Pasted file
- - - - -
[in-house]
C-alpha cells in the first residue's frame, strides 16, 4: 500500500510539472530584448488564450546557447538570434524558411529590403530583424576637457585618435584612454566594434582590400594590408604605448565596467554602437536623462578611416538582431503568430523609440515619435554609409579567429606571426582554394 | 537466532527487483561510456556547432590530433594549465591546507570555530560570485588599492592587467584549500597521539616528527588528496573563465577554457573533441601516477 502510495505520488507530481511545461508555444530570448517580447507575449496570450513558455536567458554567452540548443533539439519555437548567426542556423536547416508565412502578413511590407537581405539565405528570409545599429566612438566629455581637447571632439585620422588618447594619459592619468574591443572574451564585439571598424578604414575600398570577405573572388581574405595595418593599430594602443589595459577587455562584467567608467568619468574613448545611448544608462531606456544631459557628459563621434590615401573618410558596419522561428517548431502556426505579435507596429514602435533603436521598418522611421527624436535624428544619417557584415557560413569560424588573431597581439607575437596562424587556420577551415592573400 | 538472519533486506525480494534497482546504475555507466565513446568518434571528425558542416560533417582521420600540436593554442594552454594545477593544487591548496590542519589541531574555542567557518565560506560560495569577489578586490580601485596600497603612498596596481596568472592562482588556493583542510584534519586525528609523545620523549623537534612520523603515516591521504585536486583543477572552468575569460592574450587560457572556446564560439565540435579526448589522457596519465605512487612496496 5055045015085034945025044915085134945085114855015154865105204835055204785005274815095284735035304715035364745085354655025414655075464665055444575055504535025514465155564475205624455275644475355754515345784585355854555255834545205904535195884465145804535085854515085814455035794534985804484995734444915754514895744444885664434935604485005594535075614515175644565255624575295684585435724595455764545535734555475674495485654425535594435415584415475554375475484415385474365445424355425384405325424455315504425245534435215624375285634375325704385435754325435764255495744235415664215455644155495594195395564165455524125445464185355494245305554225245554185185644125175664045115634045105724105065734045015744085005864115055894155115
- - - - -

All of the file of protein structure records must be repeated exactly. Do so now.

[in-house]
C-alpha cells in the first residue's frame, strides 16, 4: 500500500510539472530584448488564450546557447538570434524558411529590403530583424576637457585618435584612454566594434582590400594590408604605448565596467554602437536623462578611416538582431503568430523609440515619435554609409579567429606571426582554394 | 537466532527487483561510456556547432590530433594549465591546507570555530560570485588599492592587467584549500597521539616528527588528496573563465577554457573533441601516477 502510495505520488507530481511545461508555444530570448517580447507575449496570450513558455536567458554567452540548443533539439519555437548567426542556423536547416508565412502578413511590407537581405539565405528570409545599429566612438566629455581637447571632439585620422588618447594619459592619468574591443572574451564585439571598424578604414575600398570577405573572388581574405595595418593599430594602443589595459577587455562584467567608467568619468574613448545611448544608462531606456544631459557628459563621434590615401573618410558596419522561428517548431502556426505579435507596429514602435533603436521598418522611421527624436535624428544619417557584415557560413569560424588573431597581439607575437596562424587556420577551415592573400 | 538472519533486506525480494534497482546504475555507466565513446568518434571528425558542416560533417582521420600540436593554442594552454594545477593544487591548496590542519589541531574555542567557518565560506560560495569577489578586490580601485596600497603612498596596481596568472592562482588556493583542510584534519586525528609523545620523549623537534612520523603515516591521504585536486583543477572552468575569460592574450587560457572556446564560439565540435579526448589522457596519465605512487612496496 5055045015085034945025044915085134945085114855015154865105204835055204785005274815095284735035304715035364745085354655025414655075464665055444575055504535025514465155564475205624455275644475355754515345784585355854555255834545205904535195884465145804535085854515085814455035794534985804484995734444915754514895744444885664434935604485005594535075614515175644565255624575295684585435724595455764545535734555475674495485654425535594435415584415475554375475484415385474365445424355425384405325424455315504425245534435215624375285634375325704385435754325435764255495744235415664215455644155495594195395564165455524125445464185355494245305554225245554185185644125175664045115634045105724105065734045015744085005864115055894155115